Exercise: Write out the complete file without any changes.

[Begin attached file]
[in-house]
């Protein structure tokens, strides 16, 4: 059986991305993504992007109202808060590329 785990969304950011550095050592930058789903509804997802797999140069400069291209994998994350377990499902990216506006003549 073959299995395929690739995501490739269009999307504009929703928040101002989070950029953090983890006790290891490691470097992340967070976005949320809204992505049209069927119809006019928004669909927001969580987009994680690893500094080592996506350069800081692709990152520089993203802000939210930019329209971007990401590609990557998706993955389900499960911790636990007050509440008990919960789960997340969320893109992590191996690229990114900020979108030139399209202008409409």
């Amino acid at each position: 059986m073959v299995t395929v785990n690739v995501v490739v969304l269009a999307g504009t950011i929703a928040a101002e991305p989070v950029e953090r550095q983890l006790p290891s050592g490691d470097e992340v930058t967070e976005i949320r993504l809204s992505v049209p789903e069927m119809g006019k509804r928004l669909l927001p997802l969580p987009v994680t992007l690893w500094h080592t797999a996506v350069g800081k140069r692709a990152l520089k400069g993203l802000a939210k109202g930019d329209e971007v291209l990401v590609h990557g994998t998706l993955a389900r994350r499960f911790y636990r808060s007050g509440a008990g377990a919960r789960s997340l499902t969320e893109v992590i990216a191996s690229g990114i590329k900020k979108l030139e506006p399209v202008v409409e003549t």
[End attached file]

[in-house]
């Protein structure tokens, strides 16, 4: 059986991305993504992007109202808060590329 785990969304950011550095050592930058789903509804997802797999140069400069291209994998994350377990499902990216506006003549 073959299995395929690739995501490739269009999307504009929703928040101002989070950029953090983890006790290891490691470097992340967070976005949320809204992505049209069927119809006019928004669909927001969580987009994680690893500094080592996506350069800081692709990152520089993203802000939210930019329209971007990401590609990557998706993955389900499960911790636990007050509440008990919960789960997340969320893109992590191996690229990114900020979108030139399209202008409409």
């Amino acid at each position: 059986m073959v299995t395929v785990n690739v995501v490739v969304l269009a999307g504009t950011i929703a928040a101002e991305p989070v950029e953090r550095q983890l006790p290891s050592g490691d470097e992340v930058t967070e976005i949320r993504l809204s992505v049209p789903e069927m119809g006019k509804r928004l669909l927001p997802l969580p987009v994680t992007l690893w500094h080592t797999a996506v350069g800081k140069r692709a990152l520089k400069g993203l802000a939210k109202g930019d329209e971007v291209l990401v590609h990557g994998t998706l993955a389900r994350r499960f911790y636990r808060s007050g509440a008990g377990a919960r789960s997340l499902t969320e893109v992590i990216a191996s690229g990114i590329k900020k979108l030139e506006p399209v202008v409409e003549t």